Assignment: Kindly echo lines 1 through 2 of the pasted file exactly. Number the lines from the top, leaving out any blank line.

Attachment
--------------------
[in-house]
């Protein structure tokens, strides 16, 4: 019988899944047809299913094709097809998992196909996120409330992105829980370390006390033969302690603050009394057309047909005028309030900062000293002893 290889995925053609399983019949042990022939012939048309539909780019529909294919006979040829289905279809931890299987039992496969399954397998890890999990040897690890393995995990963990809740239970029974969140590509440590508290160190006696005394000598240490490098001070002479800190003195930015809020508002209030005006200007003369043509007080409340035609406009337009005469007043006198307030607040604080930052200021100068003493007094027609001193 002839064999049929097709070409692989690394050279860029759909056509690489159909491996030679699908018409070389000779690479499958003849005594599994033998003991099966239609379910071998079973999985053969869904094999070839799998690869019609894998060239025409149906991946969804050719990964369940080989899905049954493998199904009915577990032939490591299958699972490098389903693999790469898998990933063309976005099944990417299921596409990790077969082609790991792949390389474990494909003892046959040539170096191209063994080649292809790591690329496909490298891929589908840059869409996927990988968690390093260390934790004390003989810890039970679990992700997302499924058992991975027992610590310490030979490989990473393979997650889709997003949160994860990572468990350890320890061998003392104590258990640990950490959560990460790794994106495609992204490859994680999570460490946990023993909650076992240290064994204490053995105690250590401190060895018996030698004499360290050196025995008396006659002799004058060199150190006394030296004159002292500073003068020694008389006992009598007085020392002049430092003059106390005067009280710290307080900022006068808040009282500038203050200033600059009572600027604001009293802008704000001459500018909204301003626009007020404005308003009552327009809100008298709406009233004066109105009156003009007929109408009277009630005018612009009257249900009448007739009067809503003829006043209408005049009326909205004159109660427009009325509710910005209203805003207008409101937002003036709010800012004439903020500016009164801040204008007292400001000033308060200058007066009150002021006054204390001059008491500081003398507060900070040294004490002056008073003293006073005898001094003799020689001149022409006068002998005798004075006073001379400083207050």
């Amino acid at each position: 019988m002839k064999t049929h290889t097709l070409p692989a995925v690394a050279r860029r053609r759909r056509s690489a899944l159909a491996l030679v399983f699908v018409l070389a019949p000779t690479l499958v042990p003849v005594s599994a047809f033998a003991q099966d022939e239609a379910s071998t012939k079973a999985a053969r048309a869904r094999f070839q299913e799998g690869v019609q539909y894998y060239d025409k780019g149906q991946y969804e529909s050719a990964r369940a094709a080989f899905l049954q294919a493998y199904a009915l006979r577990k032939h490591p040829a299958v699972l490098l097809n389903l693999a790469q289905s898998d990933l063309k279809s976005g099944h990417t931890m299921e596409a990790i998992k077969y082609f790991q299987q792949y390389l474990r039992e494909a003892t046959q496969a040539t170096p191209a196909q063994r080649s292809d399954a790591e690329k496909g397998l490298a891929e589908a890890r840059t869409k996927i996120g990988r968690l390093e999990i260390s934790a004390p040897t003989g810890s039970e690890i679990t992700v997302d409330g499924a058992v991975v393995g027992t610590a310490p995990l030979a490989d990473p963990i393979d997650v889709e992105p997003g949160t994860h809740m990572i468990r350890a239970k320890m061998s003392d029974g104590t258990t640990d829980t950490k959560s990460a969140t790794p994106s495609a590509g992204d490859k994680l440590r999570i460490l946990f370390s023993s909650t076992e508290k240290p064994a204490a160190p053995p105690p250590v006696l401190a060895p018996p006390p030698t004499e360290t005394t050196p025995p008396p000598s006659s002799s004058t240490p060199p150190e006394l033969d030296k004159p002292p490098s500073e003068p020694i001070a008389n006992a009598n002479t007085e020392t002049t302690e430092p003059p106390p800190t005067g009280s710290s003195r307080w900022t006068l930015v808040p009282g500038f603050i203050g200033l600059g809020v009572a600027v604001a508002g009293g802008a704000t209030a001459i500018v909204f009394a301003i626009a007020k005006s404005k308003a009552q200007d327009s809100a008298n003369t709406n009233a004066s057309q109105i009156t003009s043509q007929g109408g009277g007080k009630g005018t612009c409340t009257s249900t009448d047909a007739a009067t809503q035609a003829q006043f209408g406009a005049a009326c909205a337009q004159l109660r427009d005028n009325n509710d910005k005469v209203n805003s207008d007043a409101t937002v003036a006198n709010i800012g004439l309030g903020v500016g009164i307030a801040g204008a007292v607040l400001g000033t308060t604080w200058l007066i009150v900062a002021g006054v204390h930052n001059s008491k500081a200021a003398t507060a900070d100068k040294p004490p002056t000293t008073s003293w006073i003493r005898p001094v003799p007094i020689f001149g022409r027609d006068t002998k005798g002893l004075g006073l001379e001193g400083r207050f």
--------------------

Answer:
[in-house]
């Protein structure tokens, strides 16, 4: 019988899944047809299913094709097809998992196909996120409330992105829980370390006390033969302690603050009394057309047909005028309030900062000293002893 290889995925053609399983019949042990022939012939048309539909780019529909294919006979040829289905279809931890299987039992496969399954397998890890999990040897690890393995995990963990809740239970029974969140590509440590508290160190006696005394000598240490490098001070002479800190003195930015809020508002209030005006200007003369043509007080409340035609406009337009005469007043006198307030607040604080930052200021100068003493007094027609001193 002839064999049929097709070409692989690394050279860029759909056509690489159909491996030679699908018409070389000779690479499958003849005594599994033998003991099966239609379910071998079973999985053969869904094999070839799998690869019609894998060239025409149906991946969804050719990964369940080989899905049954493998199904009915577990032939490591299958699972490098389903693999790469898998990933063309976005099944990417299921596409990790077969082609790991792949390389474990494909003892046959040539170096191209063994080649292809790591690329496909490298891929589908840059869409996927990988968690390093260390934790004390003989810890039970679990992700997302499924058992991975027992610590310490030979490989990473393979997650889709997003949160994860990572468990350890320890061998003392104590258990640990950490959560990460790794994106495609992204490859994680999570460490946990023993909650076992240290064994204490053995105690250590401190060895018996030698004499360290050196025995008396006659002799004058060199150190006394030296004159002292500073003068020694008389006992009598007085020392002049430092003059106390005067009280710290307080900022006068808040009282500038203050200033600059009572600027604001009293802008704000001459500018909204301003626009007020404005308003009552327009809100008298709406009233004066109105009156003009007929109408009277009630005018612009009257249900009448007739009067809503003829006043209408005049009326909205004159109660427009009325509710910005209203805003207008409101937002003036709010800012004439903020500016009164801040204008007292400001000033308060200058007066009150002021006054204390001059008491500081003398507060900070040294004490002056008073003293006073005898001094003799020689001149022409006068002998005798004075006073001379400083207050």